Netherlands: Rules for refunds of Dutch dividend withholding tax based on CJEU judgment

Netherlands: Refunds of Dutch dividend withholding tax

The Dutch government—in a cover letter to the 2021 “tax plan”—announced the introduction of rules for refunding dividend withholding tax (as well as a refund of the tax on games of chance) to foreign entities, in line with a judgment of the Court of Justice of the European Union (CJEU).


A decree (no. 2020-24973) published on 4 December 2020 sets forth the conditions for eligible refunds of a withholding tax on dividends.


The CJEU judgment (C-575/17) established that the free movement of capital was violated when a loss-making French entity was released from its obligation to pay domestic dividend withholding tax until it became profitable again, despite the fact that a foreign loss-making entity was unable to credit this dividend withholding tax, thereby rendering the source tax as a final levy.

Dutch refunds

In the decree, the Deputy Minister of Finance stated that outcomes similar to that in the CJEU case may be possible with regard to refunds of Dutch withholding tax on dividends, if a foreign entity meets three criteria:

  • The dividend withholding tax on behalf of a foreign legal entity during a financial year would have exceeded the corporate income tax payable had the entity been a tax resident in the Netherlands.
  • The foreign legal entity is not allowed to reduce the withholding tax or to credit it under applicable corporate income tax law, dividend withholding tax law, similar foreign tax laws, an income tax treaty or case law.
  • The corporate income tax payable by the foreign legal entity in later financial years would have been lower than the dividend withholding tax had the entity been a tax resident in the Netherlands.

If these criteria are met, the decree allows for a refund of dividend withholding tax, provided that several additional requirements are met, including:

  • The foreign entity is established in another EU Member State or a qualifying third country (this means any country with which the Netherlands can exchange information in line with international standards for the exchange of information).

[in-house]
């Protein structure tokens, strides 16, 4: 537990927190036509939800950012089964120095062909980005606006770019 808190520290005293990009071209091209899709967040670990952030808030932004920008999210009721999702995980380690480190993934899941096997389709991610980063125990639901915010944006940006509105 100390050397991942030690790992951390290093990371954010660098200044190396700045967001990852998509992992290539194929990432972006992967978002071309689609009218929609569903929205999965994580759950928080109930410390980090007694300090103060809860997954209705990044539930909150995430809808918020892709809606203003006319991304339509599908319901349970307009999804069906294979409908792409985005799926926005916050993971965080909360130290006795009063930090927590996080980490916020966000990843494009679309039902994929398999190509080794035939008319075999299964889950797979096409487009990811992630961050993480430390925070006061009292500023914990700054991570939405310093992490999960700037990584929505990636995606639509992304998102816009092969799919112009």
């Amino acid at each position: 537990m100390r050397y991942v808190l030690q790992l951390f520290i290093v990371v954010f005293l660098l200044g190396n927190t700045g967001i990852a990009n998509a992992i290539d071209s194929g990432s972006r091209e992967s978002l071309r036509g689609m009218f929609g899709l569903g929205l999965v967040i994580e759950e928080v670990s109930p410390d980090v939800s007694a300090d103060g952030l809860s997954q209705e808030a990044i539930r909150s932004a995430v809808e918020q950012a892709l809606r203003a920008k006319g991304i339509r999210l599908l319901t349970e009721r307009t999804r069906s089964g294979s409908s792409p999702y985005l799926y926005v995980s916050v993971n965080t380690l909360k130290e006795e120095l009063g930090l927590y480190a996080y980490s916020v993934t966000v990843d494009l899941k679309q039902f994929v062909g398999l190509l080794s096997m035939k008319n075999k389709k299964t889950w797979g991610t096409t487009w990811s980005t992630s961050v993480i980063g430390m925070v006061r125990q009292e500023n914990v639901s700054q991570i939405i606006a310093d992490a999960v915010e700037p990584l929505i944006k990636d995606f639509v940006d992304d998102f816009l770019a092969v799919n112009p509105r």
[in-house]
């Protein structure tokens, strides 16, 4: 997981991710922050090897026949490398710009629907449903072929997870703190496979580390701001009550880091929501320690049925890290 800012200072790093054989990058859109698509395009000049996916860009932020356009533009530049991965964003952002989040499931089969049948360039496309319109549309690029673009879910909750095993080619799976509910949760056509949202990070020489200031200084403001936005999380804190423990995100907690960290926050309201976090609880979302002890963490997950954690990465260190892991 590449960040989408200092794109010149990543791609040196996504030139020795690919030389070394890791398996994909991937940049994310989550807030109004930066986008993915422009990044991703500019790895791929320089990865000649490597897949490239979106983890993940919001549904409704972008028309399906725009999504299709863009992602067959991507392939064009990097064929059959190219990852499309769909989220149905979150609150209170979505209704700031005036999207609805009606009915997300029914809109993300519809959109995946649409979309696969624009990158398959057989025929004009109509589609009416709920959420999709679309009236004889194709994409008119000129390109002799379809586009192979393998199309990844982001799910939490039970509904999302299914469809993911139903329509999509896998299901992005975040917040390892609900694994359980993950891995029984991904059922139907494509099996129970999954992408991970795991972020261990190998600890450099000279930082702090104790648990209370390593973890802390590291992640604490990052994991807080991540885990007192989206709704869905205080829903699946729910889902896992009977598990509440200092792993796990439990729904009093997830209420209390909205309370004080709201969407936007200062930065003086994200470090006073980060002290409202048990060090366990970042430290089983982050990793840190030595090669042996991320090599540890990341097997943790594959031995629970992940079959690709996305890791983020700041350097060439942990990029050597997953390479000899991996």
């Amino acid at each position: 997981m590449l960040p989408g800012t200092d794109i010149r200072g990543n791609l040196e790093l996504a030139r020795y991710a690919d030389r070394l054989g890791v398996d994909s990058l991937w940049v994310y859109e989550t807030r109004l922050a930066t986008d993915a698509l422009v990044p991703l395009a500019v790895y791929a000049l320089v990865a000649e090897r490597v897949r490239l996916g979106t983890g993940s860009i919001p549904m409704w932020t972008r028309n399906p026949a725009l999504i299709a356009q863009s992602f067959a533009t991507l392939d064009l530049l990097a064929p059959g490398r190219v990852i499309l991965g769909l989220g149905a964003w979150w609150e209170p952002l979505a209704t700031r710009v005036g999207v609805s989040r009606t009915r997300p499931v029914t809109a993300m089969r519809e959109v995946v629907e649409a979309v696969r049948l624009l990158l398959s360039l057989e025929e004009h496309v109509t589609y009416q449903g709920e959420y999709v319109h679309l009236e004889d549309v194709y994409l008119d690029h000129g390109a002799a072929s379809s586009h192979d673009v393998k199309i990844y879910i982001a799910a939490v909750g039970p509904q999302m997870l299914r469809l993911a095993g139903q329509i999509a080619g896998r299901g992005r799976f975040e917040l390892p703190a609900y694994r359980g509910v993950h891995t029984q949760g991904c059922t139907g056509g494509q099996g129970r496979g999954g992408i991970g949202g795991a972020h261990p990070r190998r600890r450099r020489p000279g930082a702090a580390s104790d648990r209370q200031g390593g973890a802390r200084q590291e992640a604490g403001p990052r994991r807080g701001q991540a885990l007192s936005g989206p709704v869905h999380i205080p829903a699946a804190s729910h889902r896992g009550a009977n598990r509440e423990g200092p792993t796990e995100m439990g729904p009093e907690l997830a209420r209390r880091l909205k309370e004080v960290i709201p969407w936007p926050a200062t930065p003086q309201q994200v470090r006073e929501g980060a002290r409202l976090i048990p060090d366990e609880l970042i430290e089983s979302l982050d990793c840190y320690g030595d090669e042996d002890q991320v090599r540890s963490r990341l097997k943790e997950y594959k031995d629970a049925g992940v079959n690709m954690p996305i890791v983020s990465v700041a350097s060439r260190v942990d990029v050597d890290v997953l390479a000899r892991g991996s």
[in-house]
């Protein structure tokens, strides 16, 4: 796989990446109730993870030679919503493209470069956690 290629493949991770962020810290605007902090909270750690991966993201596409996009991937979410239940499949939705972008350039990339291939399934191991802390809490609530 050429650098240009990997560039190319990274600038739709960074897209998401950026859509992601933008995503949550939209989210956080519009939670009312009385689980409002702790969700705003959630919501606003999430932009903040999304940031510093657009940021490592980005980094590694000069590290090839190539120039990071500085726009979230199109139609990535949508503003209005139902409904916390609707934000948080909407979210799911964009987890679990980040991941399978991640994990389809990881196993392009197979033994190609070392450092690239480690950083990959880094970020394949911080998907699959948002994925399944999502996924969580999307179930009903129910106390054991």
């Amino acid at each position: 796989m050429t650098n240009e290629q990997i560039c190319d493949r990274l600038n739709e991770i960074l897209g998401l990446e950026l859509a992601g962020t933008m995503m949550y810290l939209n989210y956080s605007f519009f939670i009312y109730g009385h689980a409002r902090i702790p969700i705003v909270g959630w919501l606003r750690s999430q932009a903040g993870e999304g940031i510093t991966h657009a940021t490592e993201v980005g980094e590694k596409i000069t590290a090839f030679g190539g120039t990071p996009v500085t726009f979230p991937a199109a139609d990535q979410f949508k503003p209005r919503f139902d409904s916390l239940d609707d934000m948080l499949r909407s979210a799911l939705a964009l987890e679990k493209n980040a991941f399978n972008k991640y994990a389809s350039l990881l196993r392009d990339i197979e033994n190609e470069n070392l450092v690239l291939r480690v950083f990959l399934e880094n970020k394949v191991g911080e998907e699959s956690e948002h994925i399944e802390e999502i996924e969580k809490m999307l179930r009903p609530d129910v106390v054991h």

• The foreign entity is the beneficial owner of portfolio investments.

A refund request must be filed within three years of the financial year in which the dividend was made available and the correct formalities are to be followed.

Additionally, the decree requires that information enabling the tax inspector to assess the eligibility for a refund must accompany the refund request. Finally, during a five-year period, a foreign entity that obtained a refund must promptly provide the tax inspector with the necessary information to determine whether an excessively high refund was granted, if circumstances permit the foreign entity to later credit/deduct (part of) the previously refunded amount or corporate income tax payable.

KPMG observation

The decree potentially provides a meaningful option for foreign entities that have not been able to otherwise obtain relief for Dutch dividend withholding tax through either a reduced treaty tax rate or an exemption. The provisions in the decree are especially relevant for foreign entities that have received Dutch portfolio dividends and have been or will likely be in a loss-making position or have had a low tax base for several years. In such instances, the withholding tax would have probably exceeded the corporate income tax payable had the entity been established in the Netherlands.

The decree has an effective date of 5 December 2020; accordingly, the window for filing refund requests for dividends received in 2017 is quickly closing. The applicability of this approval may be further limited, since the cover letter to the 2021 tax plan announced that in 2022, changes to the dividend withholding tax law will address the issue of the free movement of capital in foreign investor situations.

Read a December 2020 report prepared by the KPMG member firm in the Netherlands

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